First of all, what do we mean by sustainable fashion? Of course we are familiar with these two words, but I would like to give precise definitions. The latter, “Sustainability” has many definitions indeed, with the most common ones being an activity that can be continued indefinitely without causing harm; and meeting a current generation’s needs without compromising those of future generations. The former, “Fashion”, well there is a lot to say about it, but it is simply a manner of doing something, and popularly the latest style of clothing and behavior. Over the past decade, the style of clothing has started to be rapidly changed and fashion trends have become more industrialized leading to ...view middle of the document...
* Globally fragmented supply chain: with a global reach, the fashion industry supply chain is highly fragmented and complex, as a result it is difficult to know the labor used to manufacture the clothes and its transport from factory to retail outlet.
* The picture is from a garment factory in Bangladesh.
Major environmental impacts
The major environmental issues associated with the sector are:
* Energy use in laundry, production of primary materials especially man-made fibres and in yarn manufacturing of natural fibres.
* Use of toxic chemicals which may harm human health and the environment –in particular in conventional cotton production.
* Release of chemicals in waste water –especially in wet pre-treatment, dyeing, finishing and laundry –which may harm water based life.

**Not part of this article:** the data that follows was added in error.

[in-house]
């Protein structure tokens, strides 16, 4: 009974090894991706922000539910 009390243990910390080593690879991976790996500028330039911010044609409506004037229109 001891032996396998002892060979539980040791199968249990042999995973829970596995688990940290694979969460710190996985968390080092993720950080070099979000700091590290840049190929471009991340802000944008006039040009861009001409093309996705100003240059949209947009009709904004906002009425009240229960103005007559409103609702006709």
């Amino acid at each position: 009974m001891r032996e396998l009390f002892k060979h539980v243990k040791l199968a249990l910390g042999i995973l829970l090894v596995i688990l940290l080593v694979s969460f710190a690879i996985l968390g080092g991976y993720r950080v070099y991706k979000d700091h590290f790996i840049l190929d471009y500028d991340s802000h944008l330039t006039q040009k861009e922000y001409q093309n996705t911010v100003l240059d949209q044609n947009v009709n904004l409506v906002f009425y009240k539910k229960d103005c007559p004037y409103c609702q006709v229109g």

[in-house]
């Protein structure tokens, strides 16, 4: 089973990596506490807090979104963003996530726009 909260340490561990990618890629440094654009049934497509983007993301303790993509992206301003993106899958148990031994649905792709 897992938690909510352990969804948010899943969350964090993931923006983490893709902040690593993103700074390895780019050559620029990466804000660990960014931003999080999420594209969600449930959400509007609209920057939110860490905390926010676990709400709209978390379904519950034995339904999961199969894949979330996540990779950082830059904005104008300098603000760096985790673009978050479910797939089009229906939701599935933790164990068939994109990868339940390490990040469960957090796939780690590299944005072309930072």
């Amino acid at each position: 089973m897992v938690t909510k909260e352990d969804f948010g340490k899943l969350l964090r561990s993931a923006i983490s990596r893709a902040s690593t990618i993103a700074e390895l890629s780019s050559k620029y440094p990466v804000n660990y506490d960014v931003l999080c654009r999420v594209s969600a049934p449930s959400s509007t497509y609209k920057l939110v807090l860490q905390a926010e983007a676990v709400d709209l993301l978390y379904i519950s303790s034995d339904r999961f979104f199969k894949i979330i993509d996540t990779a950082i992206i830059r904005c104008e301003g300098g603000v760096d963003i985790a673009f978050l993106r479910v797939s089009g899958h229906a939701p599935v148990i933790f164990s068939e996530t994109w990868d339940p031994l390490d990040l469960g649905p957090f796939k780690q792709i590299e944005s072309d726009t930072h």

* Solid waste arising from yarn manufacturing of natural fibres, and disposal of products at the end of their life.
Both man-made fibres and natural fibres have environmental impacts. We can give a couple of examples;
* Polyester, the most widely used manufactured fiber, is made from petroleum. With the rise in production in the fashion industry, demand for man-made fibers, especially polyester, has nearly doubled in the last 15 years. The manufacture of polyester and other synthetic fabrics is an energy-intensive process requiring large amounts of crude oil and releasing emissions including volatile organic compounds, particulate matter, and acid gases such as hydrogen chloride, all of which can cause or aggravate respiratory disease. Volatile monomers, solvents, and other by-products of polyester production are emitted in the wastewater from polyester manufacturing plants. The EPA, under the Resource Conservation and Recovery Act, considers many textile manufacturing facilities to be hazardous waste generators.
* Issues of environmental health and safety do not apply only to the production of man-made fabrics. Cotton, one of the most popular and versatile fibers used in clothing manufacture, also has a significant environmental footprint. It consumes large amounts of water, it requires more labor force due to lack of financial capacity of farmers, and it pollutes water and the environment because of mixing used field water full with chemicals and fertilizers with river or drinkable underground water. This crop accounts for a quarter of all the pesticides used in the United States, the largest exporter of cotton in the world, according to the USDA. The U.S. cotton crop benefits from subsidies that keep prices low and production high. The high production of cotton at subsidized low prices is one of the first spokes in the wheel that drives the globalization of fashion.
* As we can see from these two examples, Water consumption –especially the extensive use of water in cotton crop cultivation – can also be a major environmental issue as seen dramatically in the Aral Sea region. The shrinking of the Aral sea has been called “one of the...